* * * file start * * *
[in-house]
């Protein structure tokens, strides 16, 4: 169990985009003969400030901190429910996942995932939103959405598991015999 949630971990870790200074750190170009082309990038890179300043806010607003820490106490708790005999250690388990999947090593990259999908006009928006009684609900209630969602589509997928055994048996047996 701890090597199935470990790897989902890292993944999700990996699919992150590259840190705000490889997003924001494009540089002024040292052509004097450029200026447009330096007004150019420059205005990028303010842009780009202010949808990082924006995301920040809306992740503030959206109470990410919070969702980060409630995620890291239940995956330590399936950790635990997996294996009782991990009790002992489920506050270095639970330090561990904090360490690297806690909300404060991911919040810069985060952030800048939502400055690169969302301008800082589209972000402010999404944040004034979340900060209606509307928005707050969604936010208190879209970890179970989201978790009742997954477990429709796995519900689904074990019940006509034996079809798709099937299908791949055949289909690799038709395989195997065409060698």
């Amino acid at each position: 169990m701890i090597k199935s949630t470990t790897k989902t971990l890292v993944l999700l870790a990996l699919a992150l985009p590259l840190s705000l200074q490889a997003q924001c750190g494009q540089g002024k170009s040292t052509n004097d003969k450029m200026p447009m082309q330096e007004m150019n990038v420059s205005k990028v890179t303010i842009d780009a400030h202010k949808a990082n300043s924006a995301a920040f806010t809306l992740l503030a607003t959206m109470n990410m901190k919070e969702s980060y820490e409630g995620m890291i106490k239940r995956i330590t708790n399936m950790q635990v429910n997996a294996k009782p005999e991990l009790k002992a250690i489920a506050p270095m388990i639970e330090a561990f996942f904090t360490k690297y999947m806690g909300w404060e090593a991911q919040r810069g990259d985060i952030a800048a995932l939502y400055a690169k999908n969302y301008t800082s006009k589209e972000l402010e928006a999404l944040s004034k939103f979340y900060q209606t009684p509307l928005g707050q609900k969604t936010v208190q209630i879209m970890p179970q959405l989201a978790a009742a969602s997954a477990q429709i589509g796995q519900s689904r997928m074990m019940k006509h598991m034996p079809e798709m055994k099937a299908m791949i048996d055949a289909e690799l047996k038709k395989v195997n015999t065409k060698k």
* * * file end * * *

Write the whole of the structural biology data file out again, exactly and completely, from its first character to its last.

[in-house]
């Protein structure tokens, strides 16, 4: 169990985009003969400030901190429910996942995932939103959405598991015999 949630971990870790200074750190170009082309990038890179300043806010607003820490106490708790005999250690388990999947090593990259999908006009928006009684609900209630969602589509997928055994048996047996 701890090597199935470990790897989902890292993944999700990996699919992150590259840190705000490889997003924001494009540089002024040292052509004097450029200026447009330096007004150019420059205005990028303010842009780009202010949808990082924006995301920040809306992740503030959206109470990410919070969702980060409630995620890291239940995956330590399936950790635990997996294996009782991990009790002992489920506050270095639970330090561990904090360490690297806690909300404060991911919040810069985060952030800048939502400055690169969302301008800082589209972000402010999404944040004034979340900060209606509307928005707050969604936010208190879209970890179970989201978790009742997954477990429709796995519900689904074990019940006509034996079809798709099937299908791949055949289909690799038709395989195997065409060698």
């Amino acid at each position: 169990m701890i090597k199935s949630t470990t790897k989902t971990l890292v993944l999700l870790a990996l699919a992150l985009p590259l840190s705000l200074q490889a997003q924001c750190g494009q540089g002024k170009s040292t052509n004097d003969k450029m200026p447009m082309q330096e007004m150019n990038v420059s205005k990028v890179t303010i842009d780009a400030h202010k949808a990082n300043s924006a995301a920040f806010t809306l992740l503030a607003t959206m109470n990410m901190k919070e969702s980060y820490e409630g995620m890291i106490k239940r995956i330590t708790n399936m950790q635990v429910n997996a294996k009782p005999e991990l009790k002992a250690i489920a506050p270095m388990i639970e330090a561990f996942f904090t360490k690297y999947m806690g909300w404060e090593a991911q919040r810069g990259d985060i952030a800048a995932l939502y400055a690169k999908n969302y301008t800082s006009k589209e972000l402010e928006a999404l944040s004034k939103f979340y900060q209606t009684p509307l928005g707050q609900k969604t936010v208190q209630i879209m970890p179970q959405l989201a978790a009742a969602s997954a477990q429709i589509g796995q519900s689904r997928m074990m019940k006509h598991m034996p079809e798709m055994k099937a299908m791949i048996d055949a289909e690799l047996k038709k395989v195997n015999t065409k060698k």